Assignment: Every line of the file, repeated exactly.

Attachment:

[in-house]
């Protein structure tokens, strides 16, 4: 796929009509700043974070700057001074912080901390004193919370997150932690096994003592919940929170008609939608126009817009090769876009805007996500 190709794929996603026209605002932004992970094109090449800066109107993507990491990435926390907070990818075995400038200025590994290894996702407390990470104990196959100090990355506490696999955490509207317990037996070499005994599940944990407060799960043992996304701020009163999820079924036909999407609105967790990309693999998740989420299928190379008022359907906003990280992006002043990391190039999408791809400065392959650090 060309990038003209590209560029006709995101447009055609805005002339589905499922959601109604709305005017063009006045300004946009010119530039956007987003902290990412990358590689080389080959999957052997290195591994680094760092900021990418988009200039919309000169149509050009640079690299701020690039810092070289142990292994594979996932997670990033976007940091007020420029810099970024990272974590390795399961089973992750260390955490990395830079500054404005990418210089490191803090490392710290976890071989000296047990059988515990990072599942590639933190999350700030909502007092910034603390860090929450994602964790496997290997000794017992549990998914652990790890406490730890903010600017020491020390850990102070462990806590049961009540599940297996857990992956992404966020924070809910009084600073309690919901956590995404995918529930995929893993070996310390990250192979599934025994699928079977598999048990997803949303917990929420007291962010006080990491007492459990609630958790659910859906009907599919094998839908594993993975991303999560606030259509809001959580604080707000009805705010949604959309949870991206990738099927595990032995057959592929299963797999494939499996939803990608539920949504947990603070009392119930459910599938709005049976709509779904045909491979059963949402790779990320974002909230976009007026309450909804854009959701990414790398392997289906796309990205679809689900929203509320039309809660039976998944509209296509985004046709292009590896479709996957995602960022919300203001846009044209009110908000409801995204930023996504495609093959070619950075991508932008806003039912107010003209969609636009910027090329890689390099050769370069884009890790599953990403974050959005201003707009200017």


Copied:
[in-house]
């Protein structure tokens, strides 16, 4: 796929009509700043974070700057001074912080901390004193919370997150932690096994003592919940929170008609939608126009817009090769876009805007996500 190709794929996603026209605002932004992970094109090449800066109107993507990491990435926390907070990818075995400038200025590994290894996702407390990470104990196959100090990355506490696999955490509207317990037996070499005994599940944990407060799960043992996304701020009163999820079924036909999407609105967790990309693999998740989420299928190379008022359907906003990280992006002043990391190039999408791809400065392959650090 060309990038003209590209560029006709995101447009055609805005002339589905499922959601109604709305005017063009006045300004946009010119530039956007987003902290990412990358590689080389080959999957052997290195591994680094760092900021990418988009200039919309000169149509050009640079690299701020690039810092070289142990292994594979996932997670990033976007940091007020420029810099970024990272974590390795399961089973992750260390955490990395830079500054404005990418210089490191803090490392710290976890071989000296047990059988515990990072599942590639933190999350700030909502007092910034603390860090929450994602964790496997290997000794017992549990998914652990790890406490730890903010600017020491020390850990102070462990806590049961009540599940297996857990992956992404966020924070809910009084600073309690919901956590995404995918529930995929893993070996310390990250192979599934025994699928079977598999048990997803949303917990929420007291962010006080990491007492459990609630958790659910859906009907599919094998839908594993993975991303999560606030259509809001959580604080707000009805705010949604959309949870991206990738099927595990032995057959592929299963797999494939499996939803990608539920949504947990603070009392119930459910599938709005049976709509779904045909491979059963949402790779990320974002909230976009007026309450909804854009959701990414790398392997289906796309990205679809689900929203509320039309809660039976998944509209296509985004046709292009590896479709996957995602960022919300203001846009044209009110908000409801995204930023996504495609093959070619950075991508932008806003039912107010003209969609636009910027090329890689390099050769370069884009890790599953990403974050959005201003707009200017």